There is enough news on this to not require a long post, and after last night's 2,000 word monster a little brevity won't hurt.
Short version: we're in the 6th round of negotiations for ACTA (Anti-Counterfeiting Trade Agreement), a multilateral trade agreement intended to combat copyright and trademark infringement. A few hot buttons raised by this trade agreement concern a lack of transparency in the negotiations and what amounts to the U.S. trying to shoehorn its IP policy into the global market. The truly interesting (and topically relevant) aspect of the current round of negotiations is what came out in the most recent leaks; namely the "three-strikes" policy that requires ISPs and SPs under the DMCA safe harbors to shut down user accounts after receiving three copyright infringement notifications in connection with a particular user.
Now what's interesting about this is that according to the EFF at least two aspects of this policy differs from current U.S. policy. First, currently there is no three-strikes policy in the U.S., although content providers have been pressuring ISPs for this for quite some time. Second, under U.S. DMCA safe harbors Copyright Infringement Notifications (CINs) must be made in good faith. According to U.S. Courts, good faith requires that reasonable defenses, including fair use, should be considered. According to the EFF the current draft of ACTA doesn't contain these limitations to CINs. I'm not sure how much of that is fear-mongering, and because the good faith requirement has been broadened by the courts it's likely that it will still apply.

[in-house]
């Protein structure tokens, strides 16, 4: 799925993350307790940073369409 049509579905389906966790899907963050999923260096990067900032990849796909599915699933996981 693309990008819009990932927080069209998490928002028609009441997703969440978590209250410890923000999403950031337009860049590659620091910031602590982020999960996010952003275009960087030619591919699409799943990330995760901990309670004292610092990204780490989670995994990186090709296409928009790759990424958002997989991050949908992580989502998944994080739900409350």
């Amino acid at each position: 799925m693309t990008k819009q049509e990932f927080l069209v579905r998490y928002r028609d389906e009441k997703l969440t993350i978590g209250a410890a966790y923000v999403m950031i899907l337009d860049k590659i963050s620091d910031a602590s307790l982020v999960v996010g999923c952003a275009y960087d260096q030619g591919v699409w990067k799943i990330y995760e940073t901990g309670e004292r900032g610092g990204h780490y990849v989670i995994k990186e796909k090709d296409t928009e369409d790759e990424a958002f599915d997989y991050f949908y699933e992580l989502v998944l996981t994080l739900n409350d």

You can find more discussion on this issue here.